Move over, TikTok: Does Chinese ownership of Bitcoin mining present a security threat to the U.S.?

By: Leo Schwartz
From: Fortune Crypto

After fits and starts, the House of Representatives passed a bill last week that would force the Chinese owner of TikTok to sell the wildly popular video platform or otherwise have the app banned in the U.S. Lawmakers have long been concerned that TikTok’s ties to the Chinese government represent a security threat to the 150 million-odd Americans who use the app, although there is no proof that Beijing has used the platform to obtain user data or shape influence.

While the bill, which is moving on to the Senate, is specifically targeted at TikTok and its owner ByteDate, it wrestles with broader questions of which aspects of U.S. infrastructure should be exposed to foreign ownership. TikTok is top of mind because of the omnipresence of its short videos, likely shared around the dinner table at every lawmaker’s home. But lost amid the debate is another technology sector that represents a more clear and present danger to U.S. security: Bitcoin mining.

Chinese miners flooded to the U.S. after their government imposed a ban on cryptocurrency in 2021, settling in states like Texas. Chinese companies have long dominated the hardware supply chain in Bitcoin mining with the production of ASIC semiconductor chips, but they soon grew to own a sizable chunk of mining operations in the U.S. Anita Nikolich, a lead researcher at the blockchain intelligence firm Inca Digital and the author of a new report on Bitcoin mining, told me that Chinese firms now own about a third of U.S. mining infrastructure.

So why is this a concern? With uncertain returns from Bitcoin, miners diversify their profits by securing lucrative contracts with power companies, often selling energy back to the grid during periods of high demand. As Nikolich writes in her report, the connection between mining facilities and the power grid has become a “credible risk,” with any potential failures affecting consumers across the country. In February, intelligence agencies issued an advisory that the China-sponsored cyber group Volt Typhoon had compromised the computer systems of U.S. critical infrastructure, including the energy grid, with “high confidence” that they were positioning themselves to disrupt functions in the event of geopolitical tensions.

The connection between Chinese mining operations in the U.S. and the Chinese government, as well as the potential threats to U.S. infrastructure, seems more clear-cut than TikTok. The New York Times published an investigation last October detailing how the ownership of many of the companies can be traced to the Chinese government, while others use opaque corporate structures to obscure links. “We’re all worked up over TikTok, but nobody seems to be saying anything about these Chinese companies connecting to our grids,” an Arkansas state senator told the Times reporters.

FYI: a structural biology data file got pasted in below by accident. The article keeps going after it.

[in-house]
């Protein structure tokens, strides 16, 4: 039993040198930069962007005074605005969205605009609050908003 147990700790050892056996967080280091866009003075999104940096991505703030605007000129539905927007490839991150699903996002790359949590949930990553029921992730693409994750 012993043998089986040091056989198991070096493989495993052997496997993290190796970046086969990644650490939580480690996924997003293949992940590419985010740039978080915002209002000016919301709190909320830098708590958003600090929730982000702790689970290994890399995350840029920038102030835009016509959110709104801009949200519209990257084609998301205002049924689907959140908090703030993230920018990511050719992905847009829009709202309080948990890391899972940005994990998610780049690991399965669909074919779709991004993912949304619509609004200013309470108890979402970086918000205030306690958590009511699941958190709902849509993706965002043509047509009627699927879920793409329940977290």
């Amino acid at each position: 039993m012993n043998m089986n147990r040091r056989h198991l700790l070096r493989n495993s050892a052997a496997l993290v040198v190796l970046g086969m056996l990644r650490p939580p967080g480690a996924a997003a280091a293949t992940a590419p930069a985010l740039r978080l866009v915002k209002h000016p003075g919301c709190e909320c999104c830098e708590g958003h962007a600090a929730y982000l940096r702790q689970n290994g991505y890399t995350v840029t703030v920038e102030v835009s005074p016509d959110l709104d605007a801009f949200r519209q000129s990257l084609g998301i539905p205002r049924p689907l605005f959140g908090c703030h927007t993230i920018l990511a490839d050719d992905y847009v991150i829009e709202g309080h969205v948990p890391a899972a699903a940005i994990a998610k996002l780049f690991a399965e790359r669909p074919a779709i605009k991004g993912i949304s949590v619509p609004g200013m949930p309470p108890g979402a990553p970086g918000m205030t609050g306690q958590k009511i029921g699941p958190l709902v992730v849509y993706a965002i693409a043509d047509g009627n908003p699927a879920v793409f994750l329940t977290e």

Nikolich expands on the research, demonstrating how the phenomenon likely stretches across the U.S., from Arkansas to Wyoming. The pressing issue, in her mind, is the tension many state governments face between welcoming new investment and limiting foreign ownership, with laws often standing in contradiction with each other. “There’s a rationale they use to say it’s okay to bring [miners] to the state,” Nikolich told me. “What I was trying to highlight was that’s ok until it comes to affecting critical infrastructure.”

Some Bitcoin advocates have critiqued the fear-mongering around Chinese influence on mining operations, with investor Nic Carter tweeting after the Times article it was more likely that data center competitors wanted to “cast aspersions” than China “secretly spying” on the U.S. using ASICs.

Still, in her report, Nikolich recommends that the U.S. government increase the manufacturing of chips to combat the Chinese dominance of the supply chain and provide more proactive oversight of foreign investment into the energy grid. With the upcoming halving, and many Bitcoin mining operations pivoting to A.I., the problem is not going away, even as lawmakers focus on TikTok. “It’s such a diversion,” Nikolich said. “You would think senators wouldn’t understand TikTok, but they really don’t understand Bitcoin.”

Read the full report (click to download): Bitcoin Mining and US Critical Infrastructure Security